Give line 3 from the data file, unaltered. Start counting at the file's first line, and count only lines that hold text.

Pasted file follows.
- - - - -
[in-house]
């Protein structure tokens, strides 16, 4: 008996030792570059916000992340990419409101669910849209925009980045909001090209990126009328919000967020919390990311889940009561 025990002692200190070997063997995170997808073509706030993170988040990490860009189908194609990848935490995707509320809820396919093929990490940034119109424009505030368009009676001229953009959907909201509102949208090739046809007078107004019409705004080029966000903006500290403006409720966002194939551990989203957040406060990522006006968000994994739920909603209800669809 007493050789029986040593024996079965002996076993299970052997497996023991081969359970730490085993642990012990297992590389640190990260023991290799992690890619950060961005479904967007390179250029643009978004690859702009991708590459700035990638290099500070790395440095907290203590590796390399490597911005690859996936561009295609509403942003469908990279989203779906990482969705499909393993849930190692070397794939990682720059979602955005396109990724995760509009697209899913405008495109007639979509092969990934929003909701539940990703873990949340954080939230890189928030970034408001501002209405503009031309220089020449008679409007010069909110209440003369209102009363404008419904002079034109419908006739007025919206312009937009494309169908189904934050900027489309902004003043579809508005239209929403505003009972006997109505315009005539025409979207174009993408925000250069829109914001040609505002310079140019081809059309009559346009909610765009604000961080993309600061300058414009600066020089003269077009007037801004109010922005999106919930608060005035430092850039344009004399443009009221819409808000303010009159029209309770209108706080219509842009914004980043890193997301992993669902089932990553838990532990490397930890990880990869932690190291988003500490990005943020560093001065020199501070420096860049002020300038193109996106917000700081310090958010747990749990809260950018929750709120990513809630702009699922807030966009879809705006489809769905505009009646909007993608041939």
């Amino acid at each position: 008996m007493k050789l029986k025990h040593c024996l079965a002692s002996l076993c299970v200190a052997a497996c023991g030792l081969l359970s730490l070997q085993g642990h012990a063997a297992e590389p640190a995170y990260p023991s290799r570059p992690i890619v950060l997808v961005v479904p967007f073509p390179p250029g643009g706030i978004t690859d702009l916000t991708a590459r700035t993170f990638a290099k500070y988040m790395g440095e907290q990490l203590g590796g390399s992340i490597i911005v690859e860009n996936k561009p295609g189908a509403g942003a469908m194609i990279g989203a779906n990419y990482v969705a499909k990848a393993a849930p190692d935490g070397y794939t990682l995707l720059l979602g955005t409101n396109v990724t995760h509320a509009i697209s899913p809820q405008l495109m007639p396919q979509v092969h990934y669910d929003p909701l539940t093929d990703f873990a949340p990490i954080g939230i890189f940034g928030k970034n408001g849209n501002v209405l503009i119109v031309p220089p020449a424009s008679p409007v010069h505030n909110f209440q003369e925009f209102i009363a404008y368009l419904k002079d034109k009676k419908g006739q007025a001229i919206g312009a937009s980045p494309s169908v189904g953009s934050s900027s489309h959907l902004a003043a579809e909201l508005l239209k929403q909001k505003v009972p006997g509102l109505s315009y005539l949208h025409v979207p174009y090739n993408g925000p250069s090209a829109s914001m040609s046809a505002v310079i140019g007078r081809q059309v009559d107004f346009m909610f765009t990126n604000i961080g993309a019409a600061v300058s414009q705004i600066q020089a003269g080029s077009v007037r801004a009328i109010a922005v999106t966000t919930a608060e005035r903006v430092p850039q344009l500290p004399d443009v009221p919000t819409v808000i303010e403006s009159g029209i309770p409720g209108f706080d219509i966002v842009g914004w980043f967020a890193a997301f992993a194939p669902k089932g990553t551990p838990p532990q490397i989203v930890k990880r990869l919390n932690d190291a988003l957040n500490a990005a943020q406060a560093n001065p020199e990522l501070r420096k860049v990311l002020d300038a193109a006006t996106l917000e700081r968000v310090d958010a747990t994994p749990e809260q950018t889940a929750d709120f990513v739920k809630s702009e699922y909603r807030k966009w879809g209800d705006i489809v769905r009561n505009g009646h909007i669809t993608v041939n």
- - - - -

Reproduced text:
């Amino acid at each position: 008996m007493k050789l029986k025990h040593c024996l079965a002692s002996l076993c299970v200190a052997a497996c023991g030792l081969l359970s730490l070997q085993g642990h012990a063997a297992e590389p640190a995170y990260p023991s290799r570059p992690i890619v950060l997808v961005v479904p967007f073509p390179p250029g643009g706030i978004t690859d702009l916000t991708a590459r700035t993170f990638a290099k500070y988040m790395g440095e907290q990490l203590g590796g390399s992340i490597i911005v690859e860009n996936k561009p295609g189908a509403g942003a469908m194609i990279g989203a779906n990419y990482v969705a499909k990848a393993a849930p190692d935490g070397y794939t990682l995707l720059l979602g955005t409101n396109v990724t995760h509320a509009i697209s899913p809820q405008l495109m007639p396919q979509v092969h990934y669910d929003p909701l539940t093929d990703f873990a949340p990490i954080g939230i890189f940034g928030k970034n408001g849209n501002v209405l503009i119109v031309p220089p020449a424009s008679p409007v010069h505030n909110f209440q003369e925009f209102i009363a404008y368009l419904k002079d034109k009676k419908g006739q007025a001229i919206g312009a937009s980045p494309s169908v189904g953009s934050s900027s489309h959907l902004a003043a579809e909201l508005l239209k929403q909001k505003v009972p006997g509102l109505s315009y005539l949208h025409v979207p174009y090739n993408g925000p250069s090209a829109s914001m040609s046809a505002v310079i140019g007078r081809q059309v009559d107004f346009m909610f765009t990126n604000i961080g993309a019409a600061v300058s414009q705004i600066q020089a003269g080029s077009v007037r801004a009328i109010a922005v999106t966000t919930a608060e005035r903006v430092p850039q344009l500290p004399d443009v009221p919000t819409v808000i303010e403006s009159g029209i309770p409720g209108f706080d219509i966002v842009g914004w980043f967020a890193a997301f992993a194939p669902k089932g990553t551990p838990p532990q490397i989203v930890k990880r990869l919390n932690d190291a988003l957040n500490a990005a943020q406060a560093n001065p020199e990522l501070r420096k860049v990311l002020d300038a193109a006006t996106l917000e700081r968000v310090d958010a747990t994994p749990e809260q950018t889940a929750d709120f990513v739920k809630s702009e699922y909603r807030k966009w879809g209800d705006i489809v769905r009561n505009g009646h909007i669809t993608v041939n």